The agreement should set out the basis for the business transaction including a dispute resolution mechanism.

    Members of My Properties have access to a templated Development Agreement @ a discounted rate.

  • Land Information New Zealand (LINZ)

    LINZ manage land titles, geodetic and cadastral survey systems, topographic information, hydrographic information, managing Crown property and supporting government decision making around foreign ownership.

  • Land Value (LV)

    Available on a council rates assessment together with CV or RV.

  • Leverage

    The amount as a percentage that you borrow again the value of your assets.

  • Loan to Value (LVR) Ratio

    The amount of lending the bank will go up to and is calculated using the loan divided by asset value.

    A higher LVR means you are required to put in a larger deposit or leverage the property at a lower rate.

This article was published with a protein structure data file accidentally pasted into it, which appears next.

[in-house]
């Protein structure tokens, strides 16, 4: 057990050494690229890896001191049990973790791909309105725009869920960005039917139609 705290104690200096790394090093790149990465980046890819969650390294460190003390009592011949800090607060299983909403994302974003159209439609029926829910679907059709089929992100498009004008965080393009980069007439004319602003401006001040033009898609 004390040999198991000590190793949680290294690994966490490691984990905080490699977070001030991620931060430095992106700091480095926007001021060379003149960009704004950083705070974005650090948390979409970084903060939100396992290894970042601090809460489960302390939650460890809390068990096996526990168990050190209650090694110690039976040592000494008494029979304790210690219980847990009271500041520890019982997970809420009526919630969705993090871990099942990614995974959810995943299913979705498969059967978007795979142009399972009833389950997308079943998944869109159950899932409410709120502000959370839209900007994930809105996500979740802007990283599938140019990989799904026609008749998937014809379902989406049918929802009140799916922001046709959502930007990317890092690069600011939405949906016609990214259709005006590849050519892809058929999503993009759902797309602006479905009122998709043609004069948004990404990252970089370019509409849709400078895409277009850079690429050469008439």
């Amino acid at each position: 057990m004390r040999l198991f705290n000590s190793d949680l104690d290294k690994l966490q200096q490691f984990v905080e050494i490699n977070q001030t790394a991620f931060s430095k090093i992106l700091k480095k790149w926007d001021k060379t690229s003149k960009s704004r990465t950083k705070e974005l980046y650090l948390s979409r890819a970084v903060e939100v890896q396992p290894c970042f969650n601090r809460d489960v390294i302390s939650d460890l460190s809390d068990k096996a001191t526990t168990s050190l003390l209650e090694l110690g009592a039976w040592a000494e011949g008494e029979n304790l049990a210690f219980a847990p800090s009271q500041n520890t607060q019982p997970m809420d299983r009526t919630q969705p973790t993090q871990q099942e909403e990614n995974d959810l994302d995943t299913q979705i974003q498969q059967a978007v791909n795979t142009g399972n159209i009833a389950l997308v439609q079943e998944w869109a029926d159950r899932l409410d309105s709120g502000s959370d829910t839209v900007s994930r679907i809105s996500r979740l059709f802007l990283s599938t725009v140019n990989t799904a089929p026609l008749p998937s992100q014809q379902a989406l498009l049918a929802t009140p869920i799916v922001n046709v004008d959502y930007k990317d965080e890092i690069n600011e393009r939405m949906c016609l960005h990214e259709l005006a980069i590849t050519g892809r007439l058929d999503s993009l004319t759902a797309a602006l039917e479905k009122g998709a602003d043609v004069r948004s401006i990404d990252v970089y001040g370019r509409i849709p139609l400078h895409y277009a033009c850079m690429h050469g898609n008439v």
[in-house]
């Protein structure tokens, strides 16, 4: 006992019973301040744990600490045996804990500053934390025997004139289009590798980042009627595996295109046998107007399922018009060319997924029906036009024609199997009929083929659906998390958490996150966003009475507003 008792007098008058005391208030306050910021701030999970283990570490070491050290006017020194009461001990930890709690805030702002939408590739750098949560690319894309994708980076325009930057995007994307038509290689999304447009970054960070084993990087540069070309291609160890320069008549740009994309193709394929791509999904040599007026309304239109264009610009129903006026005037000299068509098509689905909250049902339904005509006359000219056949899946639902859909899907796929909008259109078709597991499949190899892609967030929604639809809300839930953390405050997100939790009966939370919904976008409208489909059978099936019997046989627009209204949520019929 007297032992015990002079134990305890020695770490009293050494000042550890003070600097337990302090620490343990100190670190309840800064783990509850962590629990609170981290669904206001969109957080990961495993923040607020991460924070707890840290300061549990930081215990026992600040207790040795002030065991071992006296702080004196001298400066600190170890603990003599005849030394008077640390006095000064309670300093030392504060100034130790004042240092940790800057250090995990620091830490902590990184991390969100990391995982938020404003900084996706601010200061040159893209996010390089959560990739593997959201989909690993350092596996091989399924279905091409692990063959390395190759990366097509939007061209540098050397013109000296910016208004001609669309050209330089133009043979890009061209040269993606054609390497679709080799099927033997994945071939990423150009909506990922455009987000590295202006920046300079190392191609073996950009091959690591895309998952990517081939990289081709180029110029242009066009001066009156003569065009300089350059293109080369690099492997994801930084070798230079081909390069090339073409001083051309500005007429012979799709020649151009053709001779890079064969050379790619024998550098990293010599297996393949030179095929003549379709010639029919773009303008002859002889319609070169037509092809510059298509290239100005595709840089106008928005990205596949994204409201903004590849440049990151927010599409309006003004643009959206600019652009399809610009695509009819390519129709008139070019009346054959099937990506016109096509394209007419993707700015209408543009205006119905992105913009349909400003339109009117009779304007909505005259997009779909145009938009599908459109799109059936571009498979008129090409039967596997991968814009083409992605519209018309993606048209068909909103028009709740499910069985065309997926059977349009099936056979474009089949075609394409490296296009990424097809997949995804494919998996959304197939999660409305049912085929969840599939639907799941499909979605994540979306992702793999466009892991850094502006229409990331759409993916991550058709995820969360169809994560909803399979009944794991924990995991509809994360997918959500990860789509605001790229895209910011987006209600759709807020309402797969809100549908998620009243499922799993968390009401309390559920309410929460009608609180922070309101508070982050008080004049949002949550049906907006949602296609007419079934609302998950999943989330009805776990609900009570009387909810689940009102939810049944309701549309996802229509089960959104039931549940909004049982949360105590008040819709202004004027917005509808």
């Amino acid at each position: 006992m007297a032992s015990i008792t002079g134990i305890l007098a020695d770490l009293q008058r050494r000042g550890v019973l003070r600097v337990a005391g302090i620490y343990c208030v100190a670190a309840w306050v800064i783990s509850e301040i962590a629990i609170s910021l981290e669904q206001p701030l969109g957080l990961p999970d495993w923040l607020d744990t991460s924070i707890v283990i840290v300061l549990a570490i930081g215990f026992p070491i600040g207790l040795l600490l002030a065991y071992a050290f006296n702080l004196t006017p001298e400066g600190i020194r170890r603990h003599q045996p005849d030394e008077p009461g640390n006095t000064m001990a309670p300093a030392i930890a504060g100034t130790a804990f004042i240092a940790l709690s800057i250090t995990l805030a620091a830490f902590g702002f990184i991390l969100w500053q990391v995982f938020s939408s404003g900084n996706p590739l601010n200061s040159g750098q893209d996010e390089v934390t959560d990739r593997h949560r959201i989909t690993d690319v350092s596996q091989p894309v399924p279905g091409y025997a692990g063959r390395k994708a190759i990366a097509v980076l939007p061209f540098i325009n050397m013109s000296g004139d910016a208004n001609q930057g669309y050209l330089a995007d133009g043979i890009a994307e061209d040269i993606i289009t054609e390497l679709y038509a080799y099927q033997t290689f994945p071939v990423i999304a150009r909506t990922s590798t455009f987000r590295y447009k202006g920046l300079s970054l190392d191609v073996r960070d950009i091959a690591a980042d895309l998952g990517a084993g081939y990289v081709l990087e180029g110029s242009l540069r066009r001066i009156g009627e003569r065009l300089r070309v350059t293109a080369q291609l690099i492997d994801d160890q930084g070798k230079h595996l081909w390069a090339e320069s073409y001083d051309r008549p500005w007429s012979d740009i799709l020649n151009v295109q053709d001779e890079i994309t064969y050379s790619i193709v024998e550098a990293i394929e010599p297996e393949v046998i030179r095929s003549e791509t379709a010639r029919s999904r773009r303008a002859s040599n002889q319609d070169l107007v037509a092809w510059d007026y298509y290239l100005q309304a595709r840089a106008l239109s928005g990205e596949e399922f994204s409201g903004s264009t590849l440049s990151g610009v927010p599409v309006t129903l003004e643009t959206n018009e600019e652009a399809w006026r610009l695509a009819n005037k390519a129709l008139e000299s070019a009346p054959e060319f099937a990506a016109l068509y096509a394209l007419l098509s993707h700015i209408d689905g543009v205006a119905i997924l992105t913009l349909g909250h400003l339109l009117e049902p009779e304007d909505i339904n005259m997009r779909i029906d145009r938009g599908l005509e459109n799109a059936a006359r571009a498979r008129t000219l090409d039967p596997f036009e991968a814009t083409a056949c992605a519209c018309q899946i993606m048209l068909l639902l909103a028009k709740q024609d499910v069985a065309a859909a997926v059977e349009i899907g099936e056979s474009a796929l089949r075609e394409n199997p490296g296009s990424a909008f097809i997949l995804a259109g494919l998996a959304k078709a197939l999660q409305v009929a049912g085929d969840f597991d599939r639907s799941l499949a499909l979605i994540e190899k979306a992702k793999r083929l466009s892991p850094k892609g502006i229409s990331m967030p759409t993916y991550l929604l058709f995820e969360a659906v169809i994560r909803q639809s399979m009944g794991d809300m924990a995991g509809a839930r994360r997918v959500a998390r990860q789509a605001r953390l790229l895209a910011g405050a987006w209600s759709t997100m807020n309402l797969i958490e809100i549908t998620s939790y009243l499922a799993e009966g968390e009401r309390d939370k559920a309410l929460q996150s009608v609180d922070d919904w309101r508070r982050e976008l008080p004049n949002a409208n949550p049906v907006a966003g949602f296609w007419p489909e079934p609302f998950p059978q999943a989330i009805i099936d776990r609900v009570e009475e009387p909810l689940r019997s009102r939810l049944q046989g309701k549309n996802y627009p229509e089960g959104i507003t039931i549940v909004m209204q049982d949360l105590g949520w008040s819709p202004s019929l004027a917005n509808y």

• Minor Dwelling

    Known by different names in other jurisdictions (Minor Dwelling Units, Minor Household Units etc).

    Permitted second dwelling (not permissible in all jurisdictions).

  • My Properties Chapter

    My Properties is made up of small chapters of people who go out on weekly (or more frequent) RoadTrips together. Collectively our chapters form the My Properties community – everyone is connected through our software.

  • Net Yield

    Rent less operating costs divided by acquisition cost.

  • Operating Expense (OPEX)

    A day to day or regular and ongoing expense (i.e. insurance, rates, property management fee, body corporate levy etc).

    Note: excludes interest/loan costs.

  • Passive Income

    Broadly, this is revenue you earn even when you aren’t actively working. Whilst the term is often applied to rental income, it’s a mistake to think that owning rental properties is passive. Sure, you may not be working on them 40 hours a week, but you do need to run your property portfolio like a business, which means having a solid strategy and the appropriate structures and financing in place, ensuring your portfolio is sustainable (i.e. generating positive cash flow), planning and managing maintenance and so on.